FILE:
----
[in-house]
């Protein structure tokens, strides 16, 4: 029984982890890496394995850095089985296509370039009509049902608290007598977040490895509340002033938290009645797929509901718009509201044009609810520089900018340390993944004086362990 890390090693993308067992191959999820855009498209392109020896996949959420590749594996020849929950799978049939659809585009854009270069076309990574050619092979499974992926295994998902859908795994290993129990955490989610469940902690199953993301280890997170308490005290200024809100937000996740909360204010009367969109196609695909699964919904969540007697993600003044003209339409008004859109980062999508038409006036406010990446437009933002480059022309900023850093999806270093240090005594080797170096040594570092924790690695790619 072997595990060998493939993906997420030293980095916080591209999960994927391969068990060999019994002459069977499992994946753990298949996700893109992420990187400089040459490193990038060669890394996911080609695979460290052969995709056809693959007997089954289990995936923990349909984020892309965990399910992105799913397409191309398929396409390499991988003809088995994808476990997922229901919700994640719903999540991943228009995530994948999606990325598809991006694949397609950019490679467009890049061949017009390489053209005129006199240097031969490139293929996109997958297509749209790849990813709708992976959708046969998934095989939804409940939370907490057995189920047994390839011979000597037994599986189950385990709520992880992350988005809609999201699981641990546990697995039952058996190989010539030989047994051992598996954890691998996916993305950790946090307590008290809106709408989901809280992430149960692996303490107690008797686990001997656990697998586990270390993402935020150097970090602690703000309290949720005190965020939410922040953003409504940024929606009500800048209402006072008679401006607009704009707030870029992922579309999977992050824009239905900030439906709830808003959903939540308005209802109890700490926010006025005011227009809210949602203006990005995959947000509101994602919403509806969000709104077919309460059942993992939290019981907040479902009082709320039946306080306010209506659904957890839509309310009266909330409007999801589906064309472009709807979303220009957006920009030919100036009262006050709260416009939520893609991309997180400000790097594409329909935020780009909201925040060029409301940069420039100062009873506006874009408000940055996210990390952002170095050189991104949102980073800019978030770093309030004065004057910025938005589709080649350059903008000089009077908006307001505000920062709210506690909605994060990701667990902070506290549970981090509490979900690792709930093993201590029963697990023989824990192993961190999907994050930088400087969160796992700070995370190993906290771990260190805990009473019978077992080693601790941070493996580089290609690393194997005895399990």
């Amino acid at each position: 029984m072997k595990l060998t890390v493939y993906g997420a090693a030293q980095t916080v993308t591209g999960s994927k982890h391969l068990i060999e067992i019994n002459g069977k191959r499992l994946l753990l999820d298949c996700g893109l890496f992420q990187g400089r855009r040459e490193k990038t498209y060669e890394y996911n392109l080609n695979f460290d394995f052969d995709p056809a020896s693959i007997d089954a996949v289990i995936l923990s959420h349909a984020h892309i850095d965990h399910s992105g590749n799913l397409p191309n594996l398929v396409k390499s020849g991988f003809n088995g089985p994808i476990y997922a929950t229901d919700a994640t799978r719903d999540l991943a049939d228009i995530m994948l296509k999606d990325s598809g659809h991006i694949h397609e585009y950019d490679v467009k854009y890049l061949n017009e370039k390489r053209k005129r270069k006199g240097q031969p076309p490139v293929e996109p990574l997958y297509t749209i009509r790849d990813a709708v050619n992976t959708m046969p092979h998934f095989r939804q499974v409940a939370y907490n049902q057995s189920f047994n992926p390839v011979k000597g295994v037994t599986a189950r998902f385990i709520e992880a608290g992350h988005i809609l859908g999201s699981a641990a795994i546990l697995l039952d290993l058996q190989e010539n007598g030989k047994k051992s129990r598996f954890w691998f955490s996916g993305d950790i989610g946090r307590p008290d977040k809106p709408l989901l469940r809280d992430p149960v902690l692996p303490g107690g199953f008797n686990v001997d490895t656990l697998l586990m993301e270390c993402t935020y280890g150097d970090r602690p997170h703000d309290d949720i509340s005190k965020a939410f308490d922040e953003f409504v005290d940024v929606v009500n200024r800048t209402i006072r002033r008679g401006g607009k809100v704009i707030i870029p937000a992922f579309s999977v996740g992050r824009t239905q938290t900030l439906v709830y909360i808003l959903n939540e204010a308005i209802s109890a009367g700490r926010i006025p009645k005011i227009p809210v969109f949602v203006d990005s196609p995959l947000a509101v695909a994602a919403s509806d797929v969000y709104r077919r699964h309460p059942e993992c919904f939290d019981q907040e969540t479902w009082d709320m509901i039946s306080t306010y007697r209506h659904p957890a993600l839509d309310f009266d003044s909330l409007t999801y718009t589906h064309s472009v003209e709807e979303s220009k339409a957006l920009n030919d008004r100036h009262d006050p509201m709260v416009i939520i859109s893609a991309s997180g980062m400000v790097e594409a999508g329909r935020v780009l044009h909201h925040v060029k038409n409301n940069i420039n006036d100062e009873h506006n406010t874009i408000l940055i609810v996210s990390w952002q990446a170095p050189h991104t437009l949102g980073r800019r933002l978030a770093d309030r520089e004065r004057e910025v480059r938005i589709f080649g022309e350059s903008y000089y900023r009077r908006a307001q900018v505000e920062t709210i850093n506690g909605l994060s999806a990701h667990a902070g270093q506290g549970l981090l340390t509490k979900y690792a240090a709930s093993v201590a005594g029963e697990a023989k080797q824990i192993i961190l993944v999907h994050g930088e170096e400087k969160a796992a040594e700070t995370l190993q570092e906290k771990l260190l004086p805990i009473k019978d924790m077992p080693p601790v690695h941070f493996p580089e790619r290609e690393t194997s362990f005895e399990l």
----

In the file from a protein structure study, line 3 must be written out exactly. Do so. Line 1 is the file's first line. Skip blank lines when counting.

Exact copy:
């Amino acid at each position: 029984m072997k595990l060998t890390v493939y993906g997420a090693a030293q980095t916080v993308t591209g999960s994927k982890h391969l068990i060999e067992i019994n002459g069977k191959r499992l994946l753990l999820d298949c996700g893109l890496f992420q990187g400089r855009r040459e490193k990038t498209y060669e890394y996911n392109l080609n695979f460290d394995f052969d995709p056809a020896s693959i007997d089954a996949v289990i995936l923990s959420h349909a984020h892309i850095d965990h399910s992105g590749n799913l397409p191309n594996l398929v396409k390499s020849g991988f003809n088995g089985p994808i476990y997922a929950t229901d919700a994640t799978r719903d999540l991943a049939d228009i995530m994948l296509k999606d990325s598809g659809h991006i694949h397609e585009y950019d490679v467009k854009y890049l061949n017009e370039k390489r053209k005129r270069k006199g240097q031969p076309p490139v293929e996109p990574l997958y297509t749209i009509r790849d990813a709708v050619n992976t959708m046969p092979h998934f095989r939804q499974v409940a939370y907490n049902q057995s189920f047994n992926p390839v011979k000597g295994v037994t599986a189950r998902f385990i709520e992880a608290g992350h988005i809609l859908g999201s699981a641990a795994i546990l697995l039952d290993l058996q190989e010539n007598g030989k047994k051992s129990r598996f954890w691998f955490s996916g993305d950790i989610g946090r307590p008290d977040k809106p709408l989901l469940r809280d992430p149960v902690l692996p303490g107690g199953f008797n686990v001997d490895t656990l697998l586990m993301e270390c993402t935020y280890g150097d970090r602690p997170h703000d309290d949720i509340s005190k965020a939410f308490d922040e953003f409504v005290d940024v929606v009500n200024r800048t209402i006072r002033r008679g401006g607009k809100v704009i707030i870029p937000a992922f579309s999977v996740g992050r824009t239905q938290t900030l439906v709830y909360i808003l959903n939540e204010a308005i209802s109890a009367g700490r926010i006025p009645k005011i227009p809210v969109f949602v203006d990005s196609p995959l947000a509101v695909a994602a919403s509806d797929v969000y709104r077919r699964h309460p059942e993992c919904f939290d019981q907040e969540t479902w009082d709320m509901i039946s306080t306010y007697r209506h659904p957890a993600l839509d309310f009266d003044s909330l409007t999801y718009t589906h064309s472009v003209e709807e979303s220009k339409a957006l920009n030919d008004r100036h009262d006050p509201m709260v416009i939520i859109s893609a991309s997180g980062m400000v790097e594409a999508g329909r935020v780009l044009h909201h925040v060029k038409n409301n940069i420039n006036d100062e009873h506006n406010t874009i408000l940055i609810v996210s990390w952002q990446a170095p050189h991104t437009l949102g980073r800019r933002l978030a770093d309030r520089e004065r004057e910025v480059r938005i589709f080649g022309e350059s903008y000089y900023r009077r908006a307001q900018v505000e920062t709210i850093n506690g909605l994060s999806a990701h667990a902070g270093q506290g549970l981090l340390t509490k979900y690792a240090a709930s093993v201590a005594g029963e697990a023989k080797q824990i192993i961190l993944v999907h994050g930088e170096e400087k969160a796992a040594e700070t995370l190993q570092e906290k771990l260190l004086p805990i009473k019978d924790m077992p080693p601790v690695h941070f493996p580089e790619r290609e690393t194997s362990f005895e399990l």